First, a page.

:sigh:

    Please read my previous answers about how it's possible to make a better, yet slightly slightly smaller, pushrod V8. Then imagine that I used to design engines for a living.

    Also you could have a little think about why it is that huge american V8s aren't any biger than they are. Bigger is always better, right? Why stop at 8 litres (or whatever)? It's the law of diminishing returns. Sometimes it's just better to stick a supercharger on it, like they do with Corvettes and Mustangs.

    Also "all else kept equal" you get to a combustion chamber size that starts reducing power as it gets bigger.

  • Miguel 07 Jul 2012

    PanzerCommander said:
    Sure a Ferrari have a high revving high hp/l engine but look at how much and what it takes to keep one on the road, if you were using it as a daily driver doing say 10k per year. The equivalent Corvette/GT500/Viper... will cost around the same as a hot hatch to maintain, and the standard GT's around the same as a family barge. Mine costs around £60 per year for two oil changes. Other service items are similar such as coolant changes, pollen, air and fuel filters, gearbox and axle oil etc. nothing exotic, nothing expensive. Yet the performance on offer is brilliant for such little outlay.
    Right, and that's exactly the point. What you just said is important, whereas specific power figures are usually just about bragging rights and irrelevant for the street. Of course, those comments usually come from someone who owns a 1987 Diesel Golf or Peugeot 205. wink

  • PanzerCommander 07 Jul 2012

    Miguel said:
    Nobody expects the Spanish Inquisition. Please, not the comfy chair. wink

    I appreciate the corrections, LuS1fer, but you forgot two important points:

    1) American cars are always heavier than European cars, even the European cars that weigh more.

    2) American pushrod engines always have terrible specific power (hp/L) even when a far more expensive and complex Euro engine produces specific power numbers within a few percentage points, not to mention how irrelevant that figure is for most road-going cars.

    Let's not even get into the Corvettes have ox-cart springs or such nonsense... rolleyes
    Sure a Ferrari have a high revving high hp/l engine but look at how much and what it takes to keep one on the road, if you were using it as a daily driver doing say 10k per year. The equivalent Corvette/GT500/Viper... will cost around the same as a hot hatch to maintain, and the standard GT's around the same as a family barge. Mine costs around £60 per year for two oil changes. Other service items are similar such as coolant changes, pollen, air and fuel filters, gearbox and axle oil etc. nothing exotic, nothing expensive. Yet the performance on offer is brilliant for such little outlay.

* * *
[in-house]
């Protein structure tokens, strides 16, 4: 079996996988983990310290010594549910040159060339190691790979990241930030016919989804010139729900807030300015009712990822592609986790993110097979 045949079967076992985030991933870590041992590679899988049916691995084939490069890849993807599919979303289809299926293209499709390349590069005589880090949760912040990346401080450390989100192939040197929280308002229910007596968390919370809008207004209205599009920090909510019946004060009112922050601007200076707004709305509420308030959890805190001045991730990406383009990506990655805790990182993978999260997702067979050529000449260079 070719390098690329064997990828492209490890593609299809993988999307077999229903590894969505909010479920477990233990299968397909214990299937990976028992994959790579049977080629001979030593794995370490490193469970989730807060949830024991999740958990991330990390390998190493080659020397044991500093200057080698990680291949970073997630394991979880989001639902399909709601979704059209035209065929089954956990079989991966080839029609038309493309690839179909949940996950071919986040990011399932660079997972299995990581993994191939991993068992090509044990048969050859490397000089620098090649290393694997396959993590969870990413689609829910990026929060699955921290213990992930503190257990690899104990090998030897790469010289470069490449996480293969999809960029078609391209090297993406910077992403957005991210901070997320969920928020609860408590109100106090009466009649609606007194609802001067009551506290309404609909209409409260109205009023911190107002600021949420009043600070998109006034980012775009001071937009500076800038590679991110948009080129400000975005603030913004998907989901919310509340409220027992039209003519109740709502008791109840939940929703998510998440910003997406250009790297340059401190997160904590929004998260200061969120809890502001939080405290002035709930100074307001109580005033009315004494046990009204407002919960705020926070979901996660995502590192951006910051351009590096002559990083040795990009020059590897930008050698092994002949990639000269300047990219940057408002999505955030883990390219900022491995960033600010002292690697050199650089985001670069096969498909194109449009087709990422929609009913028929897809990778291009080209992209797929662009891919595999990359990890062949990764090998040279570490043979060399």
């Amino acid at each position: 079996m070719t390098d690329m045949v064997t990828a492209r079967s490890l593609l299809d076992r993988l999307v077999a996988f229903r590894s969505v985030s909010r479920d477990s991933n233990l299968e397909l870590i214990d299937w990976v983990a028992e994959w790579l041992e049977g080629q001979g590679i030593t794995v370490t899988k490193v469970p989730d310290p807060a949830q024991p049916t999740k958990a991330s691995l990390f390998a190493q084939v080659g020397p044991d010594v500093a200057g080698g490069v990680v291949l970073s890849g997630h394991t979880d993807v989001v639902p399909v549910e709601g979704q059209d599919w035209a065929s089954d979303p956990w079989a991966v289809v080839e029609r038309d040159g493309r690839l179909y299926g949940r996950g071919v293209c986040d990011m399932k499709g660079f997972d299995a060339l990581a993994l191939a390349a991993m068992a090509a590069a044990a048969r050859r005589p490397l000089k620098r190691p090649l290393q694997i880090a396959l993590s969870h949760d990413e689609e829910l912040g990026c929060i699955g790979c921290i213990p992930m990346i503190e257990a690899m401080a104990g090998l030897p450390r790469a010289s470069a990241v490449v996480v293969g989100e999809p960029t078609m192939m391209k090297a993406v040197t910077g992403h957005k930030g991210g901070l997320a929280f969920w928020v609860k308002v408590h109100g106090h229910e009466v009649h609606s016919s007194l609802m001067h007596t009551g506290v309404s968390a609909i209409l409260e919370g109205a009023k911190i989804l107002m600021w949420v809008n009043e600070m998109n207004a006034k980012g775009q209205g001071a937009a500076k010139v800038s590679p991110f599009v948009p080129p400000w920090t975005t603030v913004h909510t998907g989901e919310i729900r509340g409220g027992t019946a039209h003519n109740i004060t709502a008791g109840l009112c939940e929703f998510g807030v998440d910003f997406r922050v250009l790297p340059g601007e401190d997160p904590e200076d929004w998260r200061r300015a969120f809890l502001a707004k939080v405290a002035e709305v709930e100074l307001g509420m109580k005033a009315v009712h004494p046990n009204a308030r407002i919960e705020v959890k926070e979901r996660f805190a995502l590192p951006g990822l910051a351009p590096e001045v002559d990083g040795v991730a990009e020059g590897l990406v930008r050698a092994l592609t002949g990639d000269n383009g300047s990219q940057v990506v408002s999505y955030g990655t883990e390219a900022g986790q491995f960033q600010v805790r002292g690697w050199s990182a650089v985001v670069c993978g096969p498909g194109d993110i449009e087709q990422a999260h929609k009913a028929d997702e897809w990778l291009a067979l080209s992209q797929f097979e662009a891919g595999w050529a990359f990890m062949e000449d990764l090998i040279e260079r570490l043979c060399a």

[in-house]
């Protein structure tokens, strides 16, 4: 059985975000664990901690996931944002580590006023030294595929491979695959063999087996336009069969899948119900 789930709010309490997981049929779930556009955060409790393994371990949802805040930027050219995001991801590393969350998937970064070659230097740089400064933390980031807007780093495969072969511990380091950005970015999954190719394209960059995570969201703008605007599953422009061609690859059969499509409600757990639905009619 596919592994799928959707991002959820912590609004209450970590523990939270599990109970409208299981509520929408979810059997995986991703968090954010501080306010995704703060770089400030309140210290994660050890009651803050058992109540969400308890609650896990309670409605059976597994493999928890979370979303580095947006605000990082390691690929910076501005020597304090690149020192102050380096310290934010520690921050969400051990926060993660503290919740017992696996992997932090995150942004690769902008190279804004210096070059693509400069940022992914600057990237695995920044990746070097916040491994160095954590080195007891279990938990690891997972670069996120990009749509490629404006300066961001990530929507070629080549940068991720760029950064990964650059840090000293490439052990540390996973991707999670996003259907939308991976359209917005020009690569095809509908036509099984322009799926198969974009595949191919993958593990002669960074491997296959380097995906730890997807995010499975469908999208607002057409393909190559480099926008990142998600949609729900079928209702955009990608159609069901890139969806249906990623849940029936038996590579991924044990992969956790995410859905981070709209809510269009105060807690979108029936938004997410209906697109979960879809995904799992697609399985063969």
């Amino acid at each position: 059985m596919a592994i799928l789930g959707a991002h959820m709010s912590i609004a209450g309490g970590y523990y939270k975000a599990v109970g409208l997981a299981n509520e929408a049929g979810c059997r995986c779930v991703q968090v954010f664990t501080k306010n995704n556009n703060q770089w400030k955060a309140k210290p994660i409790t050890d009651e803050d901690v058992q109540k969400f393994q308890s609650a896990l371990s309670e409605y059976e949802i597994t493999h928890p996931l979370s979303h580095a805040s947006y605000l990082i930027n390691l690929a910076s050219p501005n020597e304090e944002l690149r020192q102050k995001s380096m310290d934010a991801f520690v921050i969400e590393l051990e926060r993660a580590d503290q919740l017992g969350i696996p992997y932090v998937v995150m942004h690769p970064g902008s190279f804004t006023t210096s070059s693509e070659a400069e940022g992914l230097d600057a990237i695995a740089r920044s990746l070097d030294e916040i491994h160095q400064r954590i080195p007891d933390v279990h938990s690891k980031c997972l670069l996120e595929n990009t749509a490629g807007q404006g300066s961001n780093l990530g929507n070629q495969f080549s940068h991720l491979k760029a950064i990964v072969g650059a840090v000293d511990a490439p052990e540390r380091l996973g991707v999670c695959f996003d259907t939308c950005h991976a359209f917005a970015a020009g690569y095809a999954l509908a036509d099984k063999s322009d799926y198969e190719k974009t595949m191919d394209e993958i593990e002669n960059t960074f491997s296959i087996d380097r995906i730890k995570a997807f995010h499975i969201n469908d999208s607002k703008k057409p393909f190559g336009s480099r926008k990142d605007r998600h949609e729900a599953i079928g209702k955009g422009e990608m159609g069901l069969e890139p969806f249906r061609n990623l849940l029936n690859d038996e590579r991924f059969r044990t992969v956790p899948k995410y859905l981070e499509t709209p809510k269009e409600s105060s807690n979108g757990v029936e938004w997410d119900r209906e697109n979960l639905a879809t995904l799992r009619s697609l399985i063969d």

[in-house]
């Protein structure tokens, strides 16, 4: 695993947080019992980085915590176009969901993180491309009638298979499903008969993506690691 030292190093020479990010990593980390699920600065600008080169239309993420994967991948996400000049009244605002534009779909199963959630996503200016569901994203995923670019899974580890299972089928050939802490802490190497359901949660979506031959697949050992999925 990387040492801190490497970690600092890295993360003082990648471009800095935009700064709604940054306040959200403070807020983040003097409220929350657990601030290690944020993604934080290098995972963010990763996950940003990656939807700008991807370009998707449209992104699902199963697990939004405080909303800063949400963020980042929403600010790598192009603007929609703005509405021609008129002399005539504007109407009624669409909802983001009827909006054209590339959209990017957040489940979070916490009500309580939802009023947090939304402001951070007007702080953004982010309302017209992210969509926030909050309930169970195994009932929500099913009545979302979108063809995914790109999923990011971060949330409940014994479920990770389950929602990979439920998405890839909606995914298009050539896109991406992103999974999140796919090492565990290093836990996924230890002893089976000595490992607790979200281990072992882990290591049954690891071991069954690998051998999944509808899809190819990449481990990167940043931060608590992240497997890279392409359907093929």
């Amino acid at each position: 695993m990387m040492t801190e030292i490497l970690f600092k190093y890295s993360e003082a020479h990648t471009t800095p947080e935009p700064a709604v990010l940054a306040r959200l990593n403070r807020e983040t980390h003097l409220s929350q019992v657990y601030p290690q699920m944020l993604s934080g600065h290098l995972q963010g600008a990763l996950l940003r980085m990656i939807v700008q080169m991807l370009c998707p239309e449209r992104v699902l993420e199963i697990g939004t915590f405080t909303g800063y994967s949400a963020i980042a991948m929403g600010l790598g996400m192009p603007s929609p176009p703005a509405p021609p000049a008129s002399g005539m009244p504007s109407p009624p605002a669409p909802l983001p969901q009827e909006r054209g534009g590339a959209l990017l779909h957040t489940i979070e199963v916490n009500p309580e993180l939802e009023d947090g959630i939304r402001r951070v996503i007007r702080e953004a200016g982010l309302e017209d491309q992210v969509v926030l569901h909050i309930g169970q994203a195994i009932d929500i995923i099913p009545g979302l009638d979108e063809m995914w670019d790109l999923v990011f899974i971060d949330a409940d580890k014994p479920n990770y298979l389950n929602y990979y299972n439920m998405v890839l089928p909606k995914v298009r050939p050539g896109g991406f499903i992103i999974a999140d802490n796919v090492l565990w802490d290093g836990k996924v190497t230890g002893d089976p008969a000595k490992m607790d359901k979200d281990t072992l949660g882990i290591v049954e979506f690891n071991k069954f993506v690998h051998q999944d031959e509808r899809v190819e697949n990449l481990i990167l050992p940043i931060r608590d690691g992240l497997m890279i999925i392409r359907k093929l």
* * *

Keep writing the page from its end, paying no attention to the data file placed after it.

• Miguel 07 Jul 2012

    LuS1fer said:
    Great post, Miguel, even if it completely ignores 3 fundamental points:
    (1) European fuel is magic and good enough to power American Apollo rockets.
    (2) Every claim Americans claim is a lie when it is better than anything European because that's actually impossible.
    (3) However bargain bucket the price is, however good or powerful the car,the car will always be somehow "crap" because it isn't actually European.
    (4) Whatever the American cars achieve, they actually don't have that European "magic bean" in the computer that makes them totally infallible.

    4...4 fundamental points...blimey, I didn't expect the Spanish Inquisition..
    wink
    Nobody expects the Spanish Inquisition. Please, not the comfy chair. wink

    I appreciate the corrections, LuS1fer, but you forgot two important points:

    1) American cars are always heavier than European cars, even the European cars that weigh more.

    2) American pushrod engines always have terrible specific power (hp/L) even when a far more expensive and complex Euro engine produces specific power numbers within a few percentage points, not to mention how irrelevant that figure is for most road-going cars.

    Let's not even get into the Corvettes have ox-cart springs or such nonsense... rolleyes

  • Miguel 07 Jul 2012

    300bhp/ton said:
    This really really bugs me too about Autocar. A magazine claiming to be about cars and can't even get something as simple as this right, or worse intentionally gets it wrong.
    It bugged my brother enough that he actually wrote them at least two letters. One of them did get printed under the heading of "Hate Mail," which they did in the letters section for a while. I don't think that the correction of something that they should've never gotten wrong in the first place counts as hate, but what do I know? wink